SSM in an AG context

Bill Nickless nickless at
Wed Oct 11 16:33:06 CDT 2000


John Greenfield asked me some questions in the Waterfall Glenn Access Grid 
Room this afternoon.  These questions were related to Source Specific 
Multicast and IGMP Version 3.  I realized that I typed enough that I wanted 
it in a permanent record: others may find this interesting too.  Comments 
welcome, as always.

What is SSM?
SSM -> Source Specific Multicast

Currently, a receiver joins a multicast group but has no ability to
specify a source. Multiple sources can exist and all data from them will be
received. SSM enables the selection of a particular source for multicast data.
This prevents traffic from other sources for the same group from being
forwarded to the host. SSM requires well-known sources and is most useful for
static applications.

The preceding paragraph was a quote from
in case you want to read more about it.  Apparently SSM is available in 
Cisco IOS 12.1(3)T.

SSM requires IGMPv3 support in the edge routers and client hosts.  Current 
IGMPv2 allows the hosts to specify which groups they're interested in 
joining.   IGMPv3 extends this model to allow hosts to specify both the 
group AND the source.

I've been led to believe that IGMPv3 support is available as patches to 
modern Linux kernels.  SSM is a new feature in IOS 12.1(3)T which 
is  available now on the router platforms we care about.  I have not heard 
anything about IGMPv3 availability on the Wintel (95/98/me/2k) platforms.

Network implications
The only missing piece for SSM deployment right now is the IGMPv3 support,
which lets a client specify both a sender and a group.  IGMPv2 (currently 
used) only lets a client express interest in a whole group.  Once the local 
client requests traffic from a source on a group, standard PIM-SM and M-BGP 
mechanisms are used to join the distribution tree.  Even the PIM-SM 
operation is simplified; the Rendezvous Point functionality goes away since 
all distribution trees are source specific.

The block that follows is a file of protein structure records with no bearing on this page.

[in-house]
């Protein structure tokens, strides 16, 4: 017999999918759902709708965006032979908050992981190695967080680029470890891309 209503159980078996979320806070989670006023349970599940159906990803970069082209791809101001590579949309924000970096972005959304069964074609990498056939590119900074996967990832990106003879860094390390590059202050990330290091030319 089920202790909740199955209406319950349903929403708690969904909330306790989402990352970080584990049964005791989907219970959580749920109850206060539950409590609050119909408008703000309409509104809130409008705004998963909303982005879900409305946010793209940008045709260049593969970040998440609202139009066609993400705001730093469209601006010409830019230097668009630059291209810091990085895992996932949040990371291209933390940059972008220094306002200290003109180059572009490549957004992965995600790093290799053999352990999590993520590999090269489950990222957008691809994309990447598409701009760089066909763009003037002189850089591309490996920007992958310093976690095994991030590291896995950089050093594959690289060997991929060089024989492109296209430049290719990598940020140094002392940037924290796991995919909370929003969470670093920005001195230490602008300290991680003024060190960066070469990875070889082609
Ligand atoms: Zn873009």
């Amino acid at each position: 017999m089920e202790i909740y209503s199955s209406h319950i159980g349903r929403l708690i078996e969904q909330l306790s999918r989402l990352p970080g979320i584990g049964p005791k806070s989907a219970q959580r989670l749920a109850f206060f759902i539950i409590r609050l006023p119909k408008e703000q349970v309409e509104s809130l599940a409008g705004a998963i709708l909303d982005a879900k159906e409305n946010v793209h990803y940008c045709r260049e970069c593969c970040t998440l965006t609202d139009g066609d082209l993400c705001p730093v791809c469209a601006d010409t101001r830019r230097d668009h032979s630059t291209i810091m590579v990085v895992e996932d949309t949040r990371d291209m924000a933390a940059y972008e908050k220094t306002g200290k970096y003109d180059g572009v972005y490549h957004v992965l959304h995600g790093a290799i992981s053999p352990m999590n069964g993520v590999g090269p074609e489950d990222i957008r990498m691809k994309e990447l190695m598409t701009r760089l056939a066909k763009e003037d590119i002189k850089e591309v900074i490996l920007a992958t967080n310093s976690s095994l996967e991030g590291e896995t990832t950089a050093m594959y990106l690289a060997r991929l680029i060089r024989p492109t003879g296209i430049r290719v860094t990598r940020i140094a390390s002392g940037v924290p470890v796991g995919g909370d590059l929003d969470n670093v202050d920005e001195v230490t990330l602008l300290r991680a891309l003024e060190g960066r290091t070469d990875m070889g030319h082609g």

MSDP is not required for SSM; it assumes the application (Access Grid in 
our case) knows about all active senders.  Again, the network no longer 
keeps track of all active senders in a given group.  Network Backbones like 
Abilene should require no additional work to implement SSM, since modern 
inter-domain routing is all source-specific anyway.

AG philosophical/planning implications
In an AG context, that means three additional requirements: IGMPv3 support 
on all AG node machines.  VV support to keep track of all senders in real 
time.  Client software (vic/rat/&c) extensions to allow VV to feed in the 
addresses of active sources.

The question of SSM revolves around how much we can depend on the
application to know about all participants.

My personal opinion is that SSM breaks the network support of our model of 
a virtual space.  Today a multicast group maps nicely into a virtual space
abstraction. SSM is more of a point-to-manypoint distribution model; you 
have to build more infrastructure in order to regain that virtual space.

On the other hand, building that infrastructure would be useful anyway, in
some cases, such as constrained-bandwidth nodes.  That way the 
constrained-bandwidth nodes could prioritize which streams are interesting.
Bill Nickless      +1 630 252 7390
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